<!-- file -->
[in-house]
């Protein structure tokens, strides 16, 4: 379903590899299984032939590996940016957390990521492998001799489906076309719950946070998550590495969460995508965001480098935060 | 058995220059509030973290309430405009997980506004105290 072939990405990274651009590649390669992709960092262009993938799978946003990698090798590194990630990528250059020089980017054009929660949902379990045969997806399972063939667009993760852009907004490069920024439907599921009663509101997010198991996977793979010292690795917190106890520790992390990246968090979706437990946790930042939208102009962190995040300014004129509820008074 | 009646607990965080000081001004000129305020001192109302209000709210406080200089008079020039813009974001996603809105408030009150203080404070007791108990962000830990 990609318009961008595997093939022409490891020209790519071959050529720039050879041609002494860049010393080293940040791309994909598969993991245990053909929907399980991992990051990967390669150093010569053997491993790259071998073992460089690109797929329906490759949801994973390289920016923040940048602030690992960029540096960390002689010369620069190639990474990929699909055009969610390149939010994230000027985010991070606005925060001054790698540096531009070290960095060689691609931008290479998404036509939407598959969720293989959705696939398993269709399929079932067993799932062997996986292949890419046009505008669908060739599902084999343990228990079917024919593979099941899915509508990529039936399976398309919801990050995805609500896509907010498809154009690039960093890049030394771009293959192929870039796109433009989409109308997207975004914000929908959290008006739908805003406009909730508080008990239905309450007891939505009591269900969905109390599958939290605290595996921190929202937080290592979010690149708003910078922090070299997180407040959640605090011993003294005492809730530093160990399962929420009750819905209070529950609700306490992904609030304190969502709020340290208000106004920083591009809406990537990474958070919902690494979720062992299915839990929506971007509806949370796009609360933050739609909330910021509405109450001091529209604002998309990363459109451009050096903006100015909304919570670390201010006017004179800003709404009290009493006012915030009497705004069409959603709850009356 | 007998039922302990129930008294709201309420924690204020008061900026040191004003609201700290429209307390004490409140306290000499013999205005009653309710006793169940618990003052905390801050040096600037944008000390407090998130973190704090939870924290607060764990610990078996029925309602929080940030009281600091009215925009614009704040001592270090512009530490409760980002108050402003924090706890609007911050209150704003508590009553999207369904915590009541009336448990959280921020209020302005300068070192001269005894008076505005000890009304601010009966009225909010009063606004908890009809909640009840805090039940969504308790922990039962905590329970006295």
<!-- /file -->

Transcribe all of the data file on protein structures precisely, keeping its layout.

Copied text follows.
[in-house]
């Protein structure tokens, strides 16, 4: 379903590899299984032939590996940016957390990521492998001799489906076309719950946070998550590495969460995508965001480098935060 | 058995220059509030973290309430405009997980506004105290 072939990405990274651009590649390669992709960092262009993938799978946003990698090798590194990630990528250059020089980017054009929660949902379990045969997806399972063939667009993760852009907004490069920024439907599921009663509101997010198991996977793979010292690795917190106890520790992390990246968090979706437990946790930042939208102009962190995040300014004129509820008074 | 009646607990965080000081001004000129305020001192109302209000709210406080200089008079020039813009974001996603809105408030009150203080404070007791108990962000830990 990609318009961008595997093939022409490891020209790519071959050529720039050879041609002494860049010393080293940040791309994909598969993991245990053909929907399980991992990051990967390669150093010569053997491993790259071998073992460089690109797929329906490759949801994973390289920016923040940048602030690992960029540096960390002689010369620069190639990474990929699909055009969610390149939010994230000027985010991070606005925060001054790698540096531009070290960095060689691609931008290479998404036509939407598959969720293989959705696939398993269709399929079932067993799932062997996986292949890419046009505008669908060739599902084999343990228990079917024919593979099941899915509508990529039936399976398309919801990050995805609500896509907010498809154009690039960093890049030394771009293959192929870039796109433009989409109308997207975004914000929908959290008006739908805003406009909730508080008990239905309450007891939505009591269900969905109390599958939290605290595996921190929202937080290592979010690149708003910078922090070299997180407040959640605090011993003294005492809730530093160990399962929420009750819905209070529950609700306490992904609030304190969502709020340290208000106004920083591009809406990537990474958070919902690494979720062992299915839990929506971007509806949370796009609360933050739609909330910021509405109450001091529209604002998309990363459109451009050096903006100015909304919570670390201010006017004179800003709404009290009493006012915030009497705004069409959603709850009356 | 007998039922302990129930008294709201309420924690204020008061900026040191004003609201700290429209307390004490409140306290000499013999205005009653309710006793169940618990003052905390801050040096600037944008000390407090998130973190704090939870924290607060764990610990078996029925309602929080940030009281600091009215925009614009704040001592270090512009530490409760980002108050402003924090706890609007911050209150704003508590009553999207369904915590009541009336448990959280921020209020302005300068070192001269005894008076505005000890009304601010009966009225909010009063606004908890009809909640009840805090039940969504308790922990039962905590329970006295």